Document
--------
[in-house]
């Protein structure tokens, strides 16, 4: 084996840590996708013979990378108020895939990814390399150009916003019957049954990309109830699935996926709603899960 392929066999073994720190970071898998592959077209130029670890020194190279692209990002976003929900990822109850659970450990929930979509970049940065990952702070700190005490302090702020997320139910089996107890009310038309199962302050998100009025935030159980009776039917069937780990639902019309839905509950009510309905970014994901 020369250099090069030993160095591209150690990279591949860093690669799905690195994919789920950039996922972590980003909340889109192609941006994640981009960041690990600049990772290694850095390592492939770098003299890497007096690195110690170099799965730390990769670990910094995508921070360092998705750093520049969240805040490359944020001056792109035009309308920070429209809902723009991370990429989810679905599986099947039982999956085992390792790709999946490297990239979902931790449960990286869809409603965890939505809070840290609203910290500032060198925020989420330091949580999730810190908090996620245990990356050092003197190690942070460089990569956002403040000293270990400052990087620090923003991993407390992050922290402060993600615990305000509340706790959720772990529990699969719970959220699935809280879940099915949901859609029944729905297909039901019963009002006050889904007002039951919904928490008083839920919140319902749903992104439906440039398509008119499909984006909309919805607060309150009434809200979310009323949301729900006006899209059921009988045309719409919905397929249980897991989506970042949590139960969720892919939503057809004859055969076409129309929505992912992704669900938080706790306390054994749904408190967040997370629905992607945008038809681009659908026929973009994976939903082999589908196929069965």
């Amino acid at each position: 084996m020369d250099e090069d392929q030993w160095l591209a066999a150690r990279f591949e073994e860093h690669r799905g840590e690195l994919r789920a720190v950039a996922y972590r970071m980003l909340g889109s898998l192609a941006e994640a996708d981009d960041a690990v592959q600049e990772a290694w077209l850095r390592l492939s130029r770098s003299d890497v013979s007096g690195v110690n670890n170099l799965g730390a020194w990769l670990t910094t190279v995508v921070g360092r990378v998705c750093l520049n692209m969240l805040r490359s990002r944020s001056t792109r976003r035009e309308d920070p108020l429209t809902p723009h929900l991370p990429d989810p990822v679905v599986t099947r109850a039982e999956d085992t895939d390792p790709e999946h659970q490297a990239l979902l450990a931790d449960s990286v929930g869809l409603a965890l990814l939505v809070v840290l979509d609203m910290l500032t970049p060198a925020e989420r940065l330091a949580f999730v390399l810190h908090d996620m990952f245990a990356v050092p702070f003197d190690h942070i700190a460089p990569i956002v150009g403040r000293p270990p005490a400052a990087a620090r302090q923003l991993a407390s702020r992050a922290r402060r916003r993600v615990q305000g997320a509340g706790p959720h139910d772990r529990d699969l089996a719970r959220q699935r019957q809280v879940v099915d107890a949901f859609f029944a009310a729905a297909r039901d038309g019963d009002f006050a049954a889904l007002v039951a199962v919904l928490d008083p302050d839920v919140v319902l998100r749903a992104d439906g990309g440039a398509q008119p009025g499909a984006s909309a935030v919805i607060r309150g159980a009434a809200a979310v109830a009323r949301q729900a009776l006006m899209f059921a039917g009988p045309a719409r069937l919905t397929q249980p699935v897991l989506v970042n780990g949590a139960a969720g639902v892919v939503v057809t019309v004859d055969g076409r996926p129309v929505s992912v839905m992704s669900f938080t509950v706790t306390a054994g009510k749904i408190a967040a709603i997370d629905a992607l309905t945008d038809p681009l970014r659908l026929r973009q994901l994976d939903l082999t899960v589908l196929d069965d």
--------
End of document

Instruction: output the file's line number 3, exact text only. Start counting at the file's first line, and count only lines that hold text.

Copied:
């Amino acid at each position: 084996m020369d250099e090069d392929q030993w160095l591209a066999a150690r990279f591949e073994e860093h690669r799905g840590e690195l994919r789920a720190v950039a996922y972590r970071m980003l909340g889109s898998l192609a941006e994640a996708d981009d960041a690990v592959q600049e990772a290694w077209l850095r390592l492939s130029r770098s003299d890497v013979s007096g690195v110690n670890n170099l799965g730390a020194w990769l670990t910094t190279v995508v921070g360092r990378v998705c750093l520049n692209m969240l805040r490359s990002r944020s001056t792109r976003r035009e309308d920070p108020l429209t809902p723009h929900l991370p990429d989810p990822v679905v599986t099947r109850a039982e999956d085992t895939d390792p790709e999946h659970q490297a990239l979902l450990a931790d449960s990286v929930g869809l409603a965890l990814l939505v809070v840290l979509d609203m910290l500032t970049p060198a925020e989420r940065l330091a949580f999730v390399l810190h908090d996620m990952f245990a990356v050092p702070f003197d190690h942070i700190a460089p990569i956002v150009g403040r000293p270990p005490a400052a990087a620090r302090q923003l991993a407390s702020r992050a922290r402060r916003r993600v615990q305000g997320a509340g706790p959720h139910d772990r529990d699969l089996a719970r959220q699935r019957q809280v879940v099915d107890a949901f859609f029944a009310a729905a297909r039901d038309g019963d009002f006050a049954a889904l007002v039951a199962v919904l928490d008083p302050d839920v919140v319902l998100r749903a992104d439906g990309g440039a398509q008119p009025g499909a984006s909309a935030v919805i607060r309150g159980a009434a809200a979310v109830a009323r949301q729900a009776l006006m899209f059921a039917g009988p045309a719409r069937l919905t397929q249980p699935v897991l989506v970042n780990g949590a139960a969720g639902v892919v939503v057809t019309v004859d055969g076409r996926p129309v929505s992912v839905m992704s669900f938080t509950v706790t306390a054994g009510k749904i408190a967040a709603i997370d629905a992607l309905t945008d038809p681009l970014r659908l026929r973009q994901l994976d939903l082999t899960v589908l196929d069965d």